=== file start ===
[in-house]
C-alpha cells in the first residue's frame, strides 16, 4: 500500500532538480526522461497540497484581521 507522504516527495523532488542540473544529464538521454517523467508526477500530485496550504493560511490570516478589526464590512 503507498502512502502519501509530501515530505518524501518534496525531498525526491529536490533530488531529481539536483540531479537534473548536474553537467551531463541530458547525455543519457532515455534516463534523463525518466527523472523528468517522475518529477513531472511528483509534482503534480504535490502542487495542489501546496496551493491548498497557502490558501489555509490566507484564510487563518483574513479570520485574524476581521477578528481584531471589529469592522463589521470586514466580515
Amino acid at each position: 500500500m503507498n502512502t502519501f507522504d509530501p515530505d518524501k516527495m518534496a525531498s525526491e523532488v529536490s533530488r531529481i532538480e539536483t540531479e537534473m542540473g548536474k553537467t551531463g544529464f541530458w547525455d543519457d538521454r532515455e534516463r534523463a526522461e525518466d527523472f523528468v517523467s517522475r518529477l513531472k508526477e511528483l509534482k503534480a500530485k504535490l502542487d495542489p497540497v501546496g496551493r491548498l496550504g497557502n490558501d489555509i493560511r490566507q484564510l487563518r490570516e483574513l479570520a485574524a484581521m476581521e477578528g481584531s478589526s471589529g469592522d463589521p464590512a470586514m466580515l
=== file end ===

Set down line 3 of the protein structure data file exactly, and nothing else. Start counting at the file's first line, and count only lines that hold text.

Amino acid at each position: 500500500m503507498n502512502t502519501f507522504d509530501p515530505d518524501k516527495m518534496a525531498s525526491e523532488v529536490s533530488r531529481i532538480e539536483t540531479e537534473m542540473g548536474k553537467t551531463g544529464f541530458w547525455d543519457d538521454r532515455e534516463r534523463a526522461e525518466d527523472f523528468v517523467s517522475r518529477l513531472k508526477e511528483l509534482k503534480a500530485k504535490l502542487d495542489p497540497v501546496g496551493r491548498l496550504g497557502n490558501d489555509i493560511r490566507q484564510l487563518r490570516e483574513l479570520a485574524a484581521m476581521e477578528g481584531s478589526s471589529g469592522d463589521p464590512a470586514m466580515l